“Wine is one of the most civilized things in the world and one of the most natural things of the world that has been brought to the greatest perfection, and it offers a greater range for enjoyment and appreciation than, possibly, any other purely sensory thing.”
Papa Hemingway was known for his zeal when it came to wine and all other manner of alcohol; I was reminded of this as I perused the menus at my new favorite place on Federal Hill: Massimo.
Billed as “new world Italian with local flavor,” Massimo opened this summer in a heavily renovated space that once housed Mediterraneo. Having shut its doors in November of last year, Mediterraneo was not only a favorite date night my spouse and me, it was a popular location for celebrities who traveled to The Hill, former mayor Buddy Cianci included. We were fond of brandishing Groupons to cut the cost just a bit, and especially with the homemade limoncello offered at the conclusion of the meal, it offered a pleasant evening out, one that a great number of diners enjoyed since its opening in 1997.
The bright blues and yellows that once inched toward gaudiness have been completely rehabbed into the classy, chic locale known as Massimo. Joseph and Esther DeQuattro, owners of Pane e Vino just up the street, acquired the location to produce a dining experience markedly different from Pane e Vino, which serves up southern Italian cuisine. By utilizing locally sourced ingredients and contemporary recipes from all over Italy, Massimo was curated with a vibe that strikes a markedly different chord than the family recipes at Pane e Vino.
We opted to dine at Massimo on a gorgeous Thursday evening in June, just past 7pm. Although the restaurant was very busy, we were seated almost immediately. They have those large, foldable windows that basically transform the restaurant into an extended al fresco dining space. We sat at a sidewalk table within sight of the Fed Hill pineapple and almost immediately were served some focaccia and Italian loaf, sliced and served with a spiced and herbed whipped butter that had a vaguely green tint to it. I could have subsisted on that butter alone!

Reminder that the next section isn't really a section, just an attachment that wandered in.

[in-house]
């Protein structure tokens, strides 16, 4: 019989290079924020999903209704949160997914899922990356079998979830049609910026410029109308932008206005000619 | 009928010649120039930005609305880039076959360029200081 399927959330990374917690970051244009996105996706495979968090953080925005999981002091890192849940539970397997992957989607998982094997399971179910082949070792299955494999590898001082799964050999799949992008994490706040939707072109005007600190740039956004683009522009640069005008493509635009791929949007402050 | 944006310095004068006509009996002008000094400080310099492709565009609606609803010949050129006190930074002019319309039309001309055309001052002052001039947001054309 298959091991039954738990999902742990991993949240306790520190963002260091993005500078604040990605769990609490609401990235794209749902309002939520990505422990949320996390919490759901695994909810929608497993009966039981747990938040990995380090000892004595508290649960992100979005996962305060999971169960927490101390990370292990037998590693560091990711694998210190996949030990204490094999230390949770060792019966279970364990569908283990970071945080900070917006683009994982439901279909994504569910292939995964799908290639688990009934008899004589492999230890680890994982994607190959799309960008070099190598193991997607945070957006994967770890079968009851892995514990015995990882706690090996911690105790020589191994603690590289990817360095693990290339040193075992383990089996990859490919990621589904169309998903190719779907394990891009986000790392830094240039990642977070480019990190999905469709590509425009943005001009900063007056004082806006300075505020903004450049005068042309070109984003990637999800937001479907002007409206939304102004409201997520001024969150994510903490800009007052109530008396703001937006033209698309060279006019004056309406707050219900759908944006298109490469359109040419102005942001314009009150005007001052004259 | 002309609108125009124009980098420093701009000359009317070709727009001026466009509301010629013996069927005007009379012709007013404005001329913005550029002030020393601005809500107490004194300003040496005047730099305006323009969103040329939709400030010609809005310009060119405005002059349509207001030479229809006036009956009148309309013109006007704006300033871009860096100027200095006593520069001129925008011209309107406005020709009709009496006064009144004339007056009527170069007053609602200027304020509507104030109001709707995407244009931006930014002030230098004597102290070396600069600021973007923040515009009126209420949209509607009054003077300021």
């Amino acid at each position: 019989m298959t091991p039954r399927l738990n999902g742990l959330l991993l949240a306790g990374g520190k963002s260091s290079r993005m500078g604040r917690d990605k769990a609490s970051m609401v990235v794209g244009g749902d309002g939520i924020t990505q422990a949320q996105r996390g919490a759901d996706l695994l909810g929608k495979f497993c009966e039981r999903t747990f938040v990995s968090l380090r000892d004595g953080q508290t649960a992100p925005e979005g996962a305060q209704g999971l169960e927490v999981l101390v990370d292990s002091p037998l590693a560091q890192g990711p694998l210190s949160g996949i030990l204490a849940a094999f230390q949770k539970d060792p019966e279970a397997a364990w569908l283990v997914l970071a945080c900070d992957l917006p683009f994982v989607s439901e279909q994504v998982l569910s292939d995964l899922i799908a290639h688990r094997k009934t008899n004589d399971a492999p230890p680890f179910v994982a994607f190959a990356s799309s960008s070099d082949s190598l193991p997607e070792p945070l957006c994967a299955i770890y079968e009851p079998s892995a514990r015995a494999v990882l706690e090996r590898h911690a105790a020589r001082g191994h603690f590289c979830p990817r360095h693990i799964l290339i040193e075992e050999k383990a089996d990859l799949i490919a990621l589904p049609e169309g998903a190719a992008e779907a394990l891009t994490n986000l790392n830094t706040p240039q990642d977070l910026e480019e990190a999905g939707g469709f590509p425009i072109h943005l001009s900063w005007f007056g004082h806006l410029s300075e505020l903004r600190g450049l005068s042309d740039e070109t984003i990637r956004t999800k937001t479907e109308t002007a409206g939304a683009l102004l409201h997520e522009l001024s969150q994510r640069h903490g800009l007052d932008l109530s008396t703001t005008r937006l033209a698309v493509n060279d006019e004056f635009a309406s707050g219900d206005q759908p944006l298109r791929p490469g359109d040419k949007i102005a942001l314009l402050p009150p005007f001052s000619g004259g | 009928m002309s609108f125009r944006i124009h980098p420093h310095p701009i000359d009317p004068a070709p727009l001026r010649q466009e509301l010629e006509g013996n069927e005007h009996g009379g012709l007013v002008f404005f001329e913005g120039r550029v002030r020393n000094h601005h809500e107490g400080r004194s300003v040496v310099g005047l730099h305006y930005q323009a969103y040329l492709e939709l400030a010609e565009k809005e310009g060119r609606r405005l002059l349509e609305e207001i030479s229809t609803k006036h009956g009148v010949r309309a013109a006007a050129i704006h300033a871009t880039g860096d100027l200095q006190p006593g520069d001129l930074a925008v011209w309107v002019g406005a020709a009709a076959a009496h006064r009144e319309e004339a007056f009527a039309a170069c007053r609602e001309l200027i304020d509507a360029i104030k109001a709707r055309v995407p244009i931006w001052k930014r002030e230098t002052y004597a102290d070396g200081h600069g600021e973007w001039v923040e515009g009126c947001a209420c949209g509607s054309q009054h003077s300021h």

The menu is rife with pleasing fonts, and in the wine menu there are Hemingway quotes (featured above); one from A Moveable Feast, but also some words from from Pablo Naruda. The wine list is wide and varied, as is the cocktail menu.
I’ve been on a real mezcal tear lately (short description: the crossbreed of scotch and tequila), so I opted for what amounted to a compromise between a margarita and an old fashioned; it was sublime. My spouse ordered a blood orange martini, a drink with a color closer to traditional orange juice, but that did indeed have quite a nice bite to it. You can tell that Massimo has a mindful and creative bartender; the individual ingredients blend really well to create an all-around interesting taste.
Because I am about as basic as they come, I ordered the calamari fritti to start, which was served with sun-dried tomatoes, pickled sweet cherry peppers, arugula and a spicy lemon aioli. It was a refreshing alternative to the typical serving of fried calamari, and I would definitely have it again.
My date ordered the arugula salad, which came with prosciutto di darma, shaved grana padano, red onions and lemon vinaigrette, she got an order of seared scallops on top, and wow! Each was larger than a baby’s fist.
I was initially conflicted about my order; I tend to not eat much pasta because carbs are the devil, but the rigatoni con pollo was calling me with its simple but decadent mix of the grilled chicken, san marzano pink sauce and shaved grana padano atop al dente rigatoni. My biggest beef with ordering pasta in most restaurants are the gargantuan portions, but when I received my rigatoni it was on a perfectly portioned plate. If it hadn’t been for the gorging on the delicious bread with that whipped butter and the calamari, it would have been the most precise meal I’ve ever had.
Though we barely scratched the surface of Massimo, the two-story dining establishment also offers a pub menu open late with items like burgers and pizzettes. All in all, Massimo offers a solid dining experience that lives up to the long-established RI standards its predecessor was known for.